Physical distancing in Alberta: a tale of 2 cities

Residents in both of Alberta's major cities appear to be getting the message about physical distancing. Medical experts and officials at all levels are calling for people to stay about two metres apart to help limit the spread of COVID-19.

Calgary adapted to allow more space for physical distancing, Edmonton considering similar steps

A couple strolls down a portion of Calgary's Memorial Drive, a popular spot for walkers and joggers along the Bow River, which was closed to traffic to give people space to physically distance themselves. (Helen Pike/CBC)

Whether it was the chilly start to the day, stricter rules from the province, or the constant messaging from health officials, people are responding to the calls to practise physical distancing during the COVID-19 pandemic.

Medical experts and officials at all levels are calling for people to stay about two metres apart to help limit the spread of COVID-19.

Last weekend, high foot traffic locations like dog parks and walking paths in both of Alberta's major cities were flooded with people looking to get out of the house for some exercise or fresh air. But this weekend, city streets looked much different.

Edmonton Mayor Don Iveson took to Twitter on Saturday to praise the actions of Calgary's city council, which announced on Friday plans to limit vehicle access on some roadways in order to make more space for people to walk, run, or cycle. 

Calgary's roads department, in coordination with the Calgary Emergency Management Agency, worked to identify roads where lanes could be reduced to give Calgarians more space to be outside while maintaining physical distance.

Sections of Elbow Drive and Crowchild Trail were part of the measure, among other popular walking spots in Calgary. 

The City of Calgary's roads department, in coordination with the Calgary Emergency Management Agency, has experimented with reducing lanes on some roads to try to give people not travelling in vehicles more space to be outside, while maintaining the two-metre physical distancing recommended during the COVID-19 pandemic. Here, signs block off a lane on 12th Street S.E. in Inglewood on March 28, 2020. (Christine Boyd/CBC)

But one Calgary city councillor previously told CBC this doesn't mean these spots should be considered walking destinations.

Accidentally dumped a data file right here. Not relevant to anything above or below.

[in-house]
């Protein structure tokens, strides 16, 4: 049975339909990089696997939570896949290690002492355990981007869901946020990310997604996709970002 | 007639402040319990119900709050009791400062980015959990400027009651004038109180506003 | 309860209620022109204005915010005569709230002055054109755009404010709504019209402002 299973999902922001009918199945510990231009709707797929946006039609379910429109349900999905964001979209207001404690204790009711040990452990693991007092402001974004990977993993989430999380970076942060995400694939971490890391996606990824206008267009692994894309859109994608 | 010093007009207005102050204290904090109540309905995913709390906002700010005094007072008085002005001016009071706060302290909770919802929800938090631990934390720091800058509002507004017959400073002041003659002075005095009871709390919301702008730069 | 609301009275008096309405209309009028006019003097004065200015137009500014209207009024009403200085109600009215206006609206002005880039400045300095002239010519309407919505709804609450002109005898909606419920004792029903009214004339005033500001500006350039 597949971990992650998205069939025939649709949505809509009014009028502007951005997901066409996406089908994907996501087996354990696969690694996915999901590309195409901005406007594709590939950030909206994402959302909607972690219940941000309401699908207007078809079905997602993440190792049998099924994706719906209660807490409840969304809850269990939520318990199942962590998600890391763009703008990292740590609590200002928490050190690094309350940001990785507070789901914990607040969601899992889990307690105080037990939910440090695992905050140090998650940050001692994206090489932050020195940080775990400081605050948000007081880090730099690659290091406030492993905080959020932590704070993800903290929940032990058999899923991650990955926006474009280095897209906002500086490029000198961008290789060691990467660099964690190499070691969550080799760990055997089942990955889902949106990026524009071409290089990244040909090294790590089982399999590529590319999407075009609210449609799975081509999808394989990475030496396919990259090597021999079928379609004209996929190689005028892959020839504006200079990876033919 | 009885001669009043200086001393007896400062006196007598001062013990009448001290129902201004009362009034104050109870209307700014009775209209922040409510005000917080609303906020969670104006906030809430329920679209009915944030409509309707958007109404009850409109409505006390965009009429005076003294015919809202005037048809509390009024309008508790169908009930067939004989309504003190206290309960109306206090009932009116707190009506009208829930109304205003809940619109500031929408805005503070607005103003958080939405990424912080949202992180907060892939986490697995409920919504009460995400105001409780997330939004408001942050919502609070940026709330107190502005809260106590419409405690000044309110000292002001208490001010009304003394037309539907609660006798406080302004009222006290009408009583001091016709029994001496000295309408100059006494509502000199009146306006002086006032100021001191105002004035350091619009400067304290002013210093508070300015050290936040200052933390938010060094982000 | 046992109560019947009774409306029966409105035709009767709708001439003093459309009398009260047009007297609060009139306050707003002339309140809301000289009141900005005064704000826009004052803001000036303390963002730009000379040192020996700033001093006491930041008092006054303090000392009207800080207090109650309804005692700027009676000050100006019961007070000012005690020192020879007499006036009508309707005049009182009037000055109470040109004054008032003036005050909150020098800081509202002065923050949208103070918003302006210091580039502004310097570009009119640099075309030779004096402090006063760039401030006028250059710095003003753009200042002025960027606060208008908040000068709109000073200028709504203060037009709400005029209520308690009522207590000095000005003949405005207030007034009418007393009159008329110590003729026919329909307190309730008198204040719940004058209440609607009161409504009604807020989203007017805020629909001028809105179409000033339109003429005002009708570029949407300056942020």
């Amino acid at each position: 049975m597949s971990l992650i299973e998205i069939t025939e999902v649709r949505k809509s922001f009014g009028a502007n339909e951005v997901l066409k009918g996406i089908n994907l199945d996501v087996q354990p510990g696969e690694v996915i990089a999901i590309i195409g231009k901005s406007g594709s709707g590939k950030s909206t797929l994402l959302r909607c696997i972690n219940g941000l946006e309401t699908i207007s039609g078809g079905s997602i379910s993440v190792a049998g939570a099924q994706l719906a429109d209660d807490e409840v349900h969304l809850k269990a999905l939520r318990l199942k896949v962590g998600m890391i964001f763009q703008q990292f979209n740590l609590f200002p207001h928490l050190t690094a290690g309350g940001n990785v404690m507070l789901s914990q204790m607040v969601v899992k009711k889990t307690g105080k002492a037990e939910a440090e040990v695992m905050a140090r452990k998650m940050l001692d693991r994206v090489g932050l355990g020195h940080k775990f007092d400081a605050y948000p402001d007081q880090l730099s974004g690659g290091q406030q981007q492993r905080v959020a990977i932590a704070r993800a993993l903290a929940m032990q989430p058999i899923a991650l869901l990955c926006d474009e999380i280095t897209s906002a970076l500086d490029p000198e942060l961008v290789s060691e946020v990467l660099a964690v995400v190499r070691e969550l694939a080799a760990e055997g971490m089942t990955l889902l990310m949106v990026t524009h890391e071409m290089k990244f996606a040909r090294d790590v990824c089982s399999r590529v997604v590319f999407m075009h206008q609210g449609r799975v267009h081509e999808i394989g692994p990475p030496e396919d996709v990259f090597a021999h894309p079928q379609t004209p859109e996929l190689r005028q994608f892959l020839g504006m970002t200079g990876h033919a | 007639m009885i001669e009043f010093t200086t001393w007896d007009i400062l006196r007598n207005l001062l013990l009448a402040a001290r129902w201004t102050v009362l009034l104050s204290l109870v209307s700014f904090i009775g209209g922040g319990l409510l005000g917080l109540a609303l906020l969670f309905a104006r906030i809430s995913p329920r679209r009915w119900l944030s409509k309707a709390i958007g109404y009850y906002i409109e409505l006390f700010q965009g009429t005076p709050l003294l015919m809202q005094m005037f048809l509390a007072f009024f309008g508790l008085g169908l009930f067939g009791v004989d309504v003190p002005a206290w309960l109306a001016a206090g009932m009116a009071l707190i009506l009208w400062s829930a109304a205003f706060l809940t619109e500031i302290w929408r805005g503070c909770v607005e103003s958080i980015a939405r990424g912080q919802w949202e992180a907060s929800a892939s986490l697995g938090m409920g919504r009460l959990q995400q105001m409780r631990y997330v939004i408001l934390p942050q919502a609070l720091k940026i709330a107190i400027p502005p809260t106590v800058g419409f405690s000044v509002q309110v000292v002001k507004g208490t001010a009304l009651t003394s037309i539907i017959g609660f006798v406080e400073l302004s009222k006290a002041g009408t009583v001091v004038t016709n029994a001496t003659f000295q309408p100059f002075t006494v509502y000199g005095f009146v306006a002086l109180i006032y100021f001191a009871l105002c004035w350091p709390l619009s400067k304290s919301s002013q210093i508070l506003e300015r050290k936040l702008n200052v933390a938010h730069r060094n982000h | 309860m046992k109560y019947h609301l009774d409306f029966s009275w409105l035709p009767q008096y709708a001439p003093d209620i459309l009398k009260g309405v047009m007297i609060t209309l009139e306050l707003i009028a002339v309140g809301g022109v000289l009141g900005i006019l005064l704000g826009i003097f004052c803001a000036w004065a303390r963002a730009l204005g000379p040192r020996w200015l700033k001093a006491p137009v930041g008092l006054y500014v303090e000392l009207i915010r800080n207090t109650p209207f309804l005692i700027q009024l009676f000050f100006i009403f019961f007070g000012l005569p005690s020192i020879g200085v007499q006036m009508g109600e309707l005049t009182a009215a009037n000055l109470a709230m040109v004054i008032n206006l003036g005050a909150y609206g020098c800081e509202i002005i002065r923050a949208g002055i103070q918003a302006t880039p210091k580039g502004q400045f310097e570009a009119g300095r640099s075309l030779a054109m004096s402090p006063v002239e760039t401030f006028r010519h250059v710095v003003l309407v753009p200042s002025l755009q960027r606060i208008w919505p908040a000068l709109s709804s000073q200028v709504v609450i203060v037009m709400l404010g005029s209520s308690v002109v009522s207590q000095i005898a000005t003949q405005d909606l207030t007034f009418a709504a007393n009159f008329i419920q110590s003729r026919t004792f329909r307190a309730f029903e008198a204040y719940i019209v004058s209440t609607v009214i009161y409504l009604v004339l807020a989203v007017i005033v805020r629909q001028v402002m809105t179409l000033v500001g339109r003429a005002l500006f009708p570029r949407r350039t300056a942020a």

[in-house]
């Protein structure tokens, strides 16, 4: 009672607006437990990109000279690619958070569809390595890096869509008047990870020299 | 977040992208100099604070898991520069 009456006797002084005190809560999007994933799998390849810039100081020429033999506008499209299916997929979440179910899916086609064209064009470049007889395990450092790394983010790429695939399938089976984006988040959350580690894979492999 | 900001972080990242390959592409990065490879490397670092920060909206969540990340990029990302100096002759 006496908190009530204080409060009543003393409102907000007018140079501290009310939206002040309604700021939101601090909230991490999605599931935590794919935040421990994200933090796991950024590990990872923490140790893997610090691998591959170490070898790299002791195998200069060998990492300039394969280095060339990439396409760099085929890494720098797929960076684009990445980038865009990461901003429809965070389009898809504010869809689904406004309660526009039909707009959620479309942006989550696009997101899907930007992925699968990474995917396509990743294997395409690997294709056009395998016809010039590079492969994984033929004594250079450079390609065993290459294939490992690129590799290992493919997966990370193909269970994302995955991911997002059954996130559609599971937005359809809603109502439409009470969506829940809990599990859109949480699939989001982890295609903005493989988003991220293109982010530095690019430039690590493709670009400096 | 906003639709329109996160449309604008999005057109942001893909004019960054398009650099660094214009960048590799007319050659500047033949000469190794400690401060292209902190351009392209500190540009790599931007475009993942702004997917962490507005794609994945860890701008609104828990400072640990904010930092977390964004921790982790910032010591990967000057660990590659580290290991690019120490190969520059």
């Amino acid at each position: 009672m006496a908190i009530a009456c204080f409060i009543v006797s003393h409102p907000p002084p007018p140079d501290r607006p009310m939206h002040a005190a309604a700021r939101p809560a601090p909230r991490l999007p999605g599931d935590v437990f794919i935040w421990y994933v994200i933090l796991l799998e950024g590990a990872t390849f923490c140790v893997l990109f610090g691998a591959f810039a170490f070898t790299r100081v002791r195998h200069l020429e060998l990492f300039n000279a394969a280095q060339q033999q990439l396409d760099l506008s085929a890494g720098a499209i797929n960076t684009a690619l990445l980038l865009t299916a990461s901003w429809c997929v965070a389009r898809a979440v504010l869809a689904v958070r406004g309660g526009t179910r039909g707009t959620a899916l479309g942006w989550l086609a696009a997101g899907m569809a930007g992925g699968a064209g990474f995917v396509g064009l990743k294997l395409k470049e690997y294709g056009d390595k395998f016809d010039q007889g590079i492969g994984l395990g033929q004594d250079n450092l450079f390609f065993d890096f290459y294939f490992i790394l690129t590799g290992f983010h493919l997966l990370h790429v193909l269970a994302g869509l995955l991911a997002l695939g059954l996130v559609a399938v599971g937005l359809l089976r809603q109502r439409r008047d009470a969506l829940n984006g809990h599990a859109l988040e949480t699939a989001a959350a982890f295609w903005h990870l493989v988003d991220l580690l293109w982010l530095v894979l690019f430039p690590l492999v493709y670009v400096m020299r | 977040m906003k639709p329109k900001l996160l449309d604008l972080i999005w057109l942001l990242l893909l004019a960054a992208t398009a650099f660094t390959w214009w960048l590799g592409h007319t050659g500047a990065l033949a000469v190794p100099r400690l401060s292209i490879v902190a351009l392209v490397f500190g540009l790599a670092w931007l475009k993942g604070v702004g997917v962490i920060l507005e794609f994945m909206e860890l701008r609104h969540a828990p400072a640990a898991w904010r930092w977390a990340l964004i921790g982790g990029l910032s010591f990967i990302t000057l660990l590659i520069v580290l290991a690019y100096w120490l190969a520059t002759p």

"We're making sure that we're not sending mixed messages and declaring another Bow River Flow Festival," Coun. Gian-Carlo Carra said.

"Because that's exactly what we're trying to avoid."

Doctor's orders

The need for people to physically distance in order to help flatten the curve has become a regular talking point of the daily updates from Alberta's chief medical officer of health, Dr. Deena Hinshaw. 

At the same time, Hinshaw has urged people to stay active if they are feeling well and encouraged people to get outside in appropriately-distanced ways. 

Signs indicate Edmontonians have also heard that message. The staircase near the Glenora Club on River Valley Road, which is commonly used by walkers, runners and people who "run the stairs," was nearly deserted late Saturday morning.

Just two people could be seen using the stairs by the Glenora Club Saturday morning, a spot that had been overrun with foot traffic the previous weekend. (Scott Neufeld/CBC)

Many sidewalks in the downtown core and Whyte Avenue areas were sparsely populated.

Edmonton's Whyte Avenue, a popular spot for shopping and strolling on weekends, was practically deserted around the lunch-hour Saturday. (Scott Neufeld/CBC)

One of Saturday's busier areas was the Old Strathcona Farmers Market, where strict physical distancing rules were being observed.

CEO of the Old Strathcona Farmers Market, Donna Lohstraeter, said vendors and customers are adapting to newly adopted physical distancing measures. (Scott Neufeld/CBC)

Donna Lohstraeter, the market's CEO, said everyone has been cooperative and willingly followed the rules. She is also happy to help some people maintain a small piece of their routine.

"That vendor who has always brought them their eggs or their carrots to market is still here to do that," Lohstraeter said. 

"I think it's really important that we've been able to maintain that for people."

Customers practise physical distancing while buying groceries at the Old Strathcona Farmer's Market. (Scott Neufeld/CBC)

Previously, 135 vendors would have packed into the market but now that has been limited to about 60. Lohstraeter said some vendors voluntarily pulled out due to their own limitations. 

The market also eliminated artisans and any other non-food vendors as well for the time being. 

This week the Alberta government announced further measures that put even tighter restrictions on gatherings, lowering the limit from 50 to 15 people. 

It also closed all provincial parks and recreation areas to vehicle traffic in an effort to limit the number of people accessing them. All non-essential businesses, including clothing retailers and hair salons, were ordered to close. 

As of Saturday there were 79 new cases of COVID-19 confirmed in Alberta, bringing the provincial total to 621.